As a change of pace, I’d like to start my comments regarding my initial hands on experience with the iPad by listing some things that I don’t like about the device. Too often I feel thrown into the fanboy camp by people who don’t realize that I do my best to consider all sides of the various arguments, and I’m not in fact happy with every little thing that Apple does. So without further ado, here are some frustrations I’ve had with the device after a few days working with it.
The browsing experience isn’t quite the same as on a PC, and I’m not talking about Flash. The omission of Flash actually makes me happy. I’ve always disliked it, and have blogged about it when the fabled Apple Tablet was only a whisper. My main gripe with Flash is that it breaks the consistent user experience of the web, and in a few places, I feel that the iPad has done that too.
- Links: In many places links don’t seem to activate on initial touch, but require a double-tap to engage. Whereas in other places, a single touch seems to suffice. I don’t exactly know what the differentiation is, which makes it frustrating when that first tap doesn’t do what I expected. Maybe there are cues about what type of interaction is desired that I’m not privy to, but it’s frustrated me more than once.
- Scrolling: Okay, I had written a complaint about not being able to scroll an individual content pane in a website (such as the article list in Google Reader). I have since stumbled on the fact that using two fingers instead of one doesn’t scroll the webpage, but it actually scrolls the underlying content. So, this is now more of a frustration with a new UI interaction that wasn’t communicated to me. Fortunately, it was easy enough to stumble upon by myself.
Given all this, there is somewhat of a bit of ‘magic’ behind browsing on the iPad. It’s really fluid and enjoyable. Whoops, sorry, back to annoyances.
Global Data Store
Let me go on record as saying I don’t want a traditional file system. A good portion of my time is wasted navigating the file systems our current computers have coalesced. They’re deep, ugly, and many of the files are of no concern to me. But storing, organizing, and sharing user generated files is an important task to many (if not most) people. This frustration came up last night when I was helping create a keynote presentation for a friend to use on a weekend business trip. Now a lot of people have become really accustomed to sharing files via email, and the iPad handles this pretty well. But you run into a problem when the 14MB presentation file is a little too big for Hotmail’s attachment limit. Perhaps we should blame Hotmail, but all the email providers have some limit. Who’s to say my file will never be 50MB. This is a problem you can obviously get around in a hundred ways. I happened to share it on Dropbox, but chances are people with less savvy might have had a harder time than I did. If I encountered this problem in the first few days with the iPad, other people are likely having it too. Unfortunately, I don’t have a solution to offer to Apple. I can think of many concepts for global file storage, but none are a clear winner. Besides the fact that I’m really behind Apple wanting to maintain the inherent simplicity of the iPad. I’m hoping they come up with a great solution for this. You never know, maybe we’ll see it Thursday.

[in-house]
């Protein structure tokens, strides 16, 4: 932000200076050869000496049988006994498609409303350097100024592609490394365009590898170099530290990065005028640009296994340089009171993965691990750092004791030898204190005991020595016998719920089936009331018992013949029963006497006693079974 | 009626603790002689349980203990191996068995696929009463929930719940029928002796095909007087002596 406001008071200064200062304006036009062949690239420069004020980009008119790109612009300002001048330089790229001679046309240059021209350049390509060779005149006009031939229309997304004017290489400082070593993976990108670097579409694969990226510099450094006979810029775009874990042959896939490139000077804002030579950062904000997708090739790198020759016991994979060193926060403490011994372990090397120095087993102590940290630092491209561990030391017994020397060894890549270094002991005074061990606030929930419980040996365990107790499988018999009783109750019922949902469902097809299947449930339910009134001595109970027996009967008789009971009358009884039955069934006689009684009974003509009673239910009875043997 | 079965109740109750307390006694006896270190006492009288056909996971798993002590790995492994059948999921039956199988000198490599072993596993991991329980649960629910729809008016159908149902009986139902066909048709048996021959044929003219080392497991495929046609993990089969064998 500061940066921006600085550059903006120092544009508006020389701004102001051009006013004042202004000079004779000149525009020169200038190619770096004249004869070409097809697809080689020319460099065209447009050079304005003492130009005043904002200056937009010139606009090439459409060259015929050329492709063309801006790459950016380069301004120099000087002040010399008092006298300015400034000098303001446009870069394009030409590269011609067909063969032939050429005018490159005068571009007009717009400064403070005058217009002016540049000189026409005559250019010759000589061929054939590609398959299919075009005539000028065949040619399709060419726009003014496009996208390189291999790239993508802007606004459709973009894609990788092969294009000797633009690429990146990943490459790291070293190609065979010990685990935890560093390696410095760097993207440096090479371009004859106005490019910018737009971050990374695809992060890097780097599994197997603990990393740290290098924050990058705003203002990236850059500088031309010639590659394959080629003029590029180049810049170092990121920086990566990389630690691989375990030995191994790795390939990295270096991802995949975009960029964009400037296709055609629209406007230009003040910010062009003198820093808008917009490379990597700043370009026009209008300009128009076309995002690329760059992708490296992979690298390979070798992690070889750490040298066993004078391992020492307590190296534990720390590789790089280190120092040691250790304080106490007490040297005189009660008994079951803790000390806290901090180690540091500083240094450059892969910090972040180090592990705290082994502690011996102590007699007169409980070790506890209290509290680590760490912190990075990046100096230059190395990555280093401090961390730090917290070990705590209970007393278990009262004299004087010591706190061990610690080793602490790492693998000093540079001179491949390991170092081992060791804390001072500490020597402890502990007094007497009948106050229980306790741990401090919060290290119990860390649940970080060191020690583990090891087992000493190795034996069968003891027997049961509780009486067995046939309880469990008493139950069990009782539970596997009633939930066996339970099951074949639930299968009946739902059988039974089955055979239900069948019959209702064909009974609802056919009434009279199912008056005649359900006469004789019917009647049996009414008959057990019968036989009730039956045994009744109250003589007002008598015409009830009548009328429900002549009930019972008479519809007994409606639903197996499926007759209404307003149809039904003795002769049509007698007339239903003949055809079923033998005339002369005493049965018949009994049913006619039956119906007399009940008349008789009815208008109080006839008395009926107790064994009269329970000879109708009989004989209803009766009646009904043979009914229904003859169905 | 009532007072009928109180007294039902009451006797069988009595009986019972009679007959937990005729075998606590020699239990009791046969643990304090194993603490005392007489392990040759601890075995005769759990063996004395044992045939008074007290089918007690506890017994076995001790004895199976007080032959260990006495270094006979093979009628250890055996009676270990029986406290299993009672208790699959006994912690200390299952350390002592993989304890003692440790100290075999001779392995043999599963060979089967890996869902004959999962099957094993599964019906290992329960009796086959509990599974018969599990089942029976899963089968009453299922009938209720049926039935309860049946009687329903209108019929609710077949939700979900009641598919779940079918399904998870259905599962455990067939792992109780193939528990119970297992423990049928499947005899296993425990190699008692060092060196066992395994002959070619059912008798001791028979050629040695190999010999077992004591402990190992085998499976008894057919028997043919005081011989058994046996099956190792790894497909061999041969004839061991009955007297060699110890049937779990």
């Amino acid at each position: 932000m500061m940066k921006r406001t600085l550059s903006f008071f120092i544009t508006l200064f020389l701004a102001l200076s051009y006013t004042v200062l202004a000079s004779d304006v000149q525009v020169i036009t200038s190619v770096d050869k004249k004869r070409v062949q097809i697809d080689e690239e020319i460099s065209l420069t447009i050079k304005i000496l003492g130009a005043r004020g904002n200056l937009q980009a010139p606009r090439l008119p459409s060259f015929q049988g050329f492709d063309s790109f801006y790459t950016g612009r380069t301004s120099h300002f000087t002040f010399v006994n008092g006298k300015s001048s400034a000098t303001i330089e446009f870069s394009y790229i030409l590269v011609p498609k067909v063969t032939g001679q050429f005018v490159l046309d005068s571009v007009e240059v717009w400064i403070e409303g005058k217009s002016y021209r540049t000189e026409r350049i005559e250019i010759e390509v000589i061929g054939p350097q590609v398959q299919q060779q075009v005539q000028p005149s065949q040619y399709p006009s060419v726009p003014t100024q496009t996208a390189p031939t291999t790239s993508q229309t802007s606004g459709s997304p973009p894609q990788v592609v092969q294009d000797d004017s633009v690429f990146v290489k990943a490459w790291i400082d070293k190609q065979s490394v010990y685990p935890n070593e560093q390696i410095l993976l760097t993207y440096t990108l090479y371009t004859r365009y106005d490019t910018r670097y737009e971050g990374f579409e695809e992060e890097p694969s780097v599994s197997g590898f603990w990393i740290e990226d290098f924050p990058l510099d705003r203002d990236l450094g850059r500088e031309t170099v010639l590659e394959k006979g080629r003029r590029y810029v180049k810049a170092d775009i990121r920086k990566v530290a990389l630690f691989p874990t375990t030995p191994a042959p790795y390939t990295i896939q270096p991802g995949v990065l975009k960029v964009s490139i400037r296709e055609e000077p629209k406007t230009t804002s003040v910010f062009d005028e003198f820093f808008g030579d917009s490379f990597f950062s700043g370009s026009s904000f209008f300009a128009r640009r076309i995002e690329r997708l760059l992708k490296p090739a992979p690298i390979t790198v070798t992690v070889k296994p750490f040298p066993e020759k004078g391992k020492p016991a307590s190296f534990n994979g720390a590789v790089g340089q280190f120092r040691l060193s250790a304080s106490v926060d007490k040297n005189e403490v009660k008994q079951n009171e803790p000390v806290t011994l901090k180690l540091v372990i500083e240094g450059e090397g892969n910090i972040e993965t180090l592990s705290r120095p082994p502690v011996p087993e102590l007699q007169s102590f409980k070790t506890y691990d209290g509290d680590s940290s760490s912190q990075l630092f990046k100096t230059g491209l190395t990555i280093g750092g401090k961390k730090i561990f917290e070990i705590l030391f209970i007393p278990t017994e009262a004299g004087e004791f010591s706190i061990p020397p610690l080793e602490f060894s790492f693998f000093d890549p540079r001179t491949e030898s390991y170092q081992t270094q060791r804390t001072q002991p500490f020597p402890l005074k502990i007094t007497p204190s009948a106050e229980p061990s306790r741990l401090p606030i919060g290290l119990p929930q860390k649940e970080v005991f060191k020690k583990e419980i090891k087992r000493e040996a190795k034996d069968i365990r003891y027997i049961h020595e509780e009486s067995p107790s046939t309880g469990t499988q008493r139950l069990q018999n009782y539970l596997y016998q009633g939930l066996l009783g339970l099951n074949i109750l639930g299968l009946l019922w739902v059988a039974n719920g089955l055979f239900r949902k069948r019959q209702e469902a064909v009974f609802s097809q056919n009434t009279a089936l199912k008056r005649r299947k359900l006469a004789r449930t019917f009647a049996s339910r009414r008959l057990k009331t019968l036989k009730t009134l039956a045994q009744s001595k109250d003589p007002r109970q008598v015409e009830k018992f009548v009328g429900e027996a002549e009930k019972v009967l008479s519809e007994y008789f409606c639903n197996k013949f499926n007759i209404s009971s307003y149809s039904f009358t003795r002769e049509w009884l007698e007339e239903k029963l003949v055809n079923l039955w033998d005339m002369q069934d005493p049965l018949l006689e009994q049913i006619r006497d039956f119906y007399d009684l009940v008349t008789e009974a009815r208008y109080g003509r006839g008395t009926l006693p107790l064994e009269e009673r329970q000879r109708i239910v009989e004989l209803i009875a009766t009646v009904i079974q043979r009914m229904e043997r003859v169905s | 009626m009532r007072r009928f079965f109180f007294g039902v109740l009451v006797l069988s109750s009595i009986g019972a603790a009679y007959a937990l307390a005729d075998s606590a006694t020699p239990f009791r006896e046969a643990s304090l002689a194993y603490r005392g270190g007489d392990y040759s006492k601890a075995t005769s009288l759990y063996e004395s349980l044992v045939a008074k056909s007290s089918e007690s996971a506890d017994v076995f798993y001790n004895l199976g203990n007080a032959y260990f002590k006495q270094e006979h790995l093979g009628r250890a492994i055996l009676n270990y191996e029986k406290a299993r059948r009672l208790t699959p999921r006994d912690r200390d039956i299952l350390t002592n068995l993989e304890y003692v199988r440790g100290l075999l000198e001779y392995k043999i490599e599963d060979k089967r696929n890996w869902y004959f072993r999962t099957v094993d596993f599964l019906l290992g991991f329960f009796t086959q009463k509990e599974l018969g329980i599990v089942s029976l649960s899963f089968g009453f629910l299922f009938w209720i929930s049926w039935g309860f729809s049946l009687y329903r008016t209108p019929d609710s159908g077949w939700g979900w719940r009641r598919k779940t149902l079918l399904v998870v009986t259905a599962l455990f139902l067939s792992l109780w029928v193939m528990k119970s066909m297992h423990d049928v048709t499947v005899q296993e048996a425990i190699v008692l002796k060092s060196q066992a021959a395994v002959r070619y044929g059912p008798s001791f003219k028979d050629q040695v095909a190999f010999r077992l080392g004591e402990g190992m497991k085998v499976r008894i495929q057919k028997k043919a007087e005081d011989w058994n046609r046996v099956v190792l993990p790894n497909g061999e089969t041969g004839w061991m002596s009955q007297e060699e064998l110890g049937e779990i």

If you track with Apple news (which seems to be indistinguishable from the mainstream press recently), you’ve probably heard that some iPad users are experiencing problems with WiFi. I happen to be one of those users. A few times a day at work, my WiFi connection has been dropping without warning. Granted, our WiFi network doesn’t have the greatest track record. However, it works with my iPhone, so I would expect it to work at least as well on my iPad. Once it drops, it usually won’t reconnect right away. Sometimes it asks for the password, which doesn’t seem to help to reenter. A few times restarting my iPad has seemed to fix the problem, but it’s hard to pin down the real cause. Most of the home networks I’ve been on seem to work fine. Perhaps it’s an issue with the wireless security type being used at work. When connected, the WiFi seems to work great, so this is something I’m assuming will get fixed shortly via a software update.
Now that I’ve aired some of the issues I’ve had, I want to point out that I think my iPad is great. It certainly performs above my expectations. Everyone I’ve given a hands-on demo to becomes visibly excited, and I can see people really understanding how this new computer could fit into their lives. Stay tuned, as I’m planning to post some more impressions in days to come.